‘Gammy brain, more like,’ Una snaps. ‘Anyway, it made me think of us.’
‘Sorry?’ Stan leans forward with feigned surprise. ‘One cat tearing the shit out of another reminded you of us? This is going to take some unpacking.’
He sits back in his chair and smiles. The waiter brings the wine. Stan waves off the tasting and aligns the cutlery until he finishes pouring. Stan narrows his eyes.
‘What exactly did it make you think?’
‘Just about us.’
There is silence. A piece of cutlery hitting the floor rings from the kitchen.
‘Anything in particular?’
‘Oh, give it a miss,’ she snaps. ‘What would you think I was thinking of?’ Stan shrugs. Una takes her glass and rests back into her chair. ‘I’ll be forty in seven months, Stan… And the two of us, the two of us are just doing loops. I think maybe…’ She pauses and then blurts, ‘I think it’s time to call it quits.’
She looks at his face but not his eyes. She holds her glass with both hands—left hand supporting the base, the stem between thumb and index finger, like a priest holding a chalice before the offering.
Stan looks around the restaurant than pulls his chair into the table. He slides the glass of wine to the right, unites the fork with the knife and sweeps them towards the wine. He places his elbows on the table, crosses his arms and leans forward, ‘That’s hardly the solution, is it?’
‘I know it isn’t, but it’s something. It’s movement at least.’
Una waits for him to respond but he remains silent with his eyes fixed on the edge of the table. She exhales and her lips quiver. Una then takes a long slow drink and Stan relaxes.
Stan sits in the armchair swirling a glass on the right armrest. The curtains are drawn, the street below blocked from view. He looks at Una’s half-lit face as she sleeps. Her lipstick is smudged and mixed with Chinon stain on her upper lip.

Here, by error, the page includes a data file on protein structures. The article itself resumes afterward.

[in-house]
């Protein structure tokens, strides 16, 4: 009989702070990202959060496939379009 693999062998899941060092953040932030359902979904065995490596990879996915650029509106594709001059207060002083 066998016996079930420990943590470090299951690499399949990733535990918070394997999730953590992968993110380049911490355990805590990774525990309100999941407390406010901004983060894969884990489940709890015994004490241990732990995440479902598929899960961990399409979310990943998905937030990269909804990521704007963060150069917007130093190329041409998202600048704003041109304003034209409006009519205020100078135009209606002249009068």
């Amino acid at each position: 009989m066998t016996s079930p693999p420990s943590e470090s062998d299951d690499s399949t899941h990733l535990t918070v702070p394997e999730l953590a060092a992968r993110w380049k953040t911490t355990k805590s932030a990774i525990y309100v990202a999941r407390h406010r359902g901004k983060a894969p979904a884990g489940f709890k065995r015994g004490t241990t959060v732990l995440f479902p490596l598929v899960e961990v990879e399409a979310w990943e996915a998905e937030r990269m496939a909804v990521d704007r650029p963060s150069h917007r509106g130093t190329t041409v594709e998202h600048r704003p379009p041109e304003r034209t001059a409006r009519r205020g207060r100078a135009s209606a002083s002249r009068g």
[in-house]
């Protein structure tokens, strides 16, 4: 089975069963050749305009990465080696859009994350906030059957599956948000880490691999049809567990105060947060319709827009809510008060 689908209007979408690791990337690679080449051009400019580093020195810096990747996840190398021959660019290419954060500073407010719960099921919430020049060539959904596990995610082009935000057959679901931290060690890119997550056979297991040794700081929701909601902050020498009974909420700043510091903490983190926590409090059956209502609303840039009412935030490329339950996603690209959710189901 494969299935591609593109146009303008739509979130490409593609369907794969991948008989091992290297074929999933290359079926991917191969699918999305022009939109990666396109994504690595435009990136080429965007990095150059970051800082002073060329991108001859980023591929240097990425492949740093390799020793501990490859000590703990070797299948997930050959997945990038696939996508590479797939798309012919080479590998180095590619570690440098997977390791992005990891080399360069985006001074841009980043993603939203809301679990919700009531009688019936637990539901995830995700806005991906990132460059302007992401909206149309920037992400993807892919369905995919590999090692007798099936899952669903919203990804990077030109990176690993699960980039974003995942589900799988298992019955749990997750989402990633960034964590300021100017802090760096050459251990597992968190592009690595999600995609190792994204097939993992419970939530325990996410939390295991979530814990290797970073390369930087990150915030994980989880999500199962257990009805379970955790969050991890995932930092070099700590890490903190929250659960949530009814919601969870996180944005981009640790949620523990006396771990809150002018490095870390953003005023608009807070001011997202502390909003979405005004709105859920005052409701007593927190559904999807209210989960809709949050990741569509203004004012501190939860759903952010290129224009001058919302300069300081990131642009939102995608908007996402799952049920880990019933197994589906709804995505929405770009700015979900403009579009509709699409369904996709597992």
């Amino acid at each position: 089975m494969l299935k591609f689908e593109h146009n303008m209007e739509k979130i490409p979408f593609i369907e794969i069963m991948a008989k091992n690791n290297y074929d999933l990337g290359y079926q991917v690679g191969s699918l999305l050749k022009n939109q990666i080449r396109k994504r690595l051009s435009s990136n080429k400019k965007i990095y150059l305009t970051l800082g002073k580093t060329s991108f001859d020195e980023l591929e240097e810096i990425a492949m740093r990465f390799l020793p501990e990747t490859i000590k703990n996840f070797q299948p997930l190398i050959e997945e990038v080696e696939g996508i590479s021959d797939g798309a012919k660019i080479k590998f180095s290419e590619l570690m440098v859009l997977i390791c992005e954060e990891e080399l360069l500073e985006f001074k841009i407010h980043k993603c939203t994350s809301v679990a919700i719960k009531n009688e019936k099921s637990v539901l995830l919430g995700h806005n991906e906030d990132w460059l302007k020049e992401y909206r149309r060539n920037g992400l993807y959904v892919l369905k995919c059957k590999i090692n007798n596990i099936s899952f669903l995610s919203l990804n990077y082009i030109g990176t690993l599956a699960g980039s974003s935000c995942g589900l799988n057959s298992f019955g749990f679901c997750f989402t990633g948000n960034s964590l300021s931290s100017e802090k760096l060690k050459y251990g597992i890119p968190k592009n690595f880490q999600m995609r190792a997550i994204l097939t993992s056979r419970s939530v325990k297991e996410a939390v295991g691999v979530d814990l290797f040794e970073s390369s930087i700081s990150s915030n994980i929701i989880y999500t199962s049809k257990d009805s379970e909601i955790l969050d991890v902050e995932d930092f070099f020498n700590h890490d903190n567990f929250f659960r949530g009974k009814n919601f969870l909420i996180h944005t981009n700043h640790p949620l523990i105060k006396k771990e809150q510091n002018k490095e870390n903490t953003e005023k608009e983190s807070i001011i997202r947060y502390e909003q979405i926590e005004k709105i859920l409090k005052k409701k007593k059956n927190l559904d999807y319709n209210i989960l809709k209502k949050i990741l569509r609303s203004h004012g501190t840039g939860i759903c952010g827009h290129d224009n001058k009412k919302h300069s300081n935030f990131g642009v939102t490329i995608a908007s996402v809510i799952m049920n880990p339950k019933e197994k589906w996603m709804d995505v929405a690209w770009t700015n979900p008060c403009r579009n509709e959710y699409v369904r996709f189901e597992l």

She’ll be annoyed when she wakes. Make-up all over the place. It will all turn on what happens in the morning. She’ll either hit the drink or go dry. Approaching forty. Big step. Nice and symmetrical. Thirty-nine now though… odd but not prime. Three thirteens. Huh. What do you get when you multiply luck by misfortune? Which one wins? Three times luckier or are you thirteen times as misfortunate? That three keeps popping up. Three times one. One times three. One plus two. Or the other way around. One plus one plus one. One’s a frightfully useless number. Nothing to it. Weak. Minus one. There’s a powerful number. Multiplying that by anything is a completely different kettle of fish.
Stan toes off his shoes, stands, unbuttons his shirt and throws it over the arm of the chair. He undoes his trousers and they drop to the floor. He sits on the edge of the bed, pulls them off and flings them onto a chair. He switches off the lamp and gets into bed. In the dark his hand reaches until it finds Una. He rests the back of his hand against the base of her spine and closes his eyes.
Hope she joins me for a drink tomorrow.